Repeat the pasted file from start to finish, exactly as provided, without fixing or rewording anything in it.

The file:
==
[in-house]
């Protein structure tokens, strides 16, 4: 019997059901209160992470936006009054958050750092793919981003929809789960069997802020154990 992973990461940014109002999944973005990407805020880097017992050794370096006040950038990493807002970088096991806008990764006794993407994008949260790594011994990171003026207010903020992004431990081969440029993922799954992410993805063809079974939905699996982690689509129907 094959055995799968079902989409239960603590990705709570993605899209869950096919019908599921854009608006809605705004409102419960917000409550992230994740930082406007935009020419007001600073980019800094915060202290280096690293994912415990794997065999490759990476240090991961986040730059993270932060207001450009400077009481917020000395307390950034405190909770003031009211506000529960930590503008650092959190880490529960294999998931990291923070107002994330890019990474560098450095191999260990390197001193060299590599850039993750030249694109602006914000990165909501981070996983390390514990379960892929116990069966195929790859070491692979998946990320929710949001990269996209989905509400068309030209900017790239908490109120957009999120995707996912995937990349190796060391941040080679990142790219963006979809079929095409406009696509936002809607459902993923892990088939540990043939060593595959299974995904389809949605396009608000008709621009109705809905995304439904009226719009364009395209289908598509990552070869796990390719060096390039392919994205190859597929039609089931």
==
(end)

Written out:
[in-house]
């Protein structure tokens, strides 16, 4: 019997059901209160992470936006009054958050750092793919981003929809789960069997802020154990 992973990461940014109002999944973005990407805020880097017992050794370096006040950038990493807002970088096991806008990764006794993407994008949260790594011994990171003026207010903020992004431990081969440029993922799954992410993805063809079974939905699996982690689509129907 094959055995799968079902989409239960603590990705709570993605899209869950096919019908599921854009608006809605705004409102419960917000409550992230994740930082406007935009020419007001600073980019800094915060202290280096690293994912415990794997065999490759990476240090991961986040730059993270932060207001450009400077009481917020000395307390950034405190909770003031009211506000529960930590503008650092959190880490529960294999998931990291923070107002994330890019990474560098450095191999260990390197001193060299590599850039993750030249694109602006914000990165909501981070996983390390514990379960892929116990069966195929790859070491692979998946990320929710949001990269996209989905509400068309030209900017790239908490109120957009999120995707996912995937990349190796060391941040080679990142790219963006979809079929095409406009696509936002809607459902993923892990088939540990043939060593595959299974995904389809949605396009608000008709621009109705809905995304439904009226719009364009395209289908598509990552070869796990390719060096390039392919994205190859597929039609089931």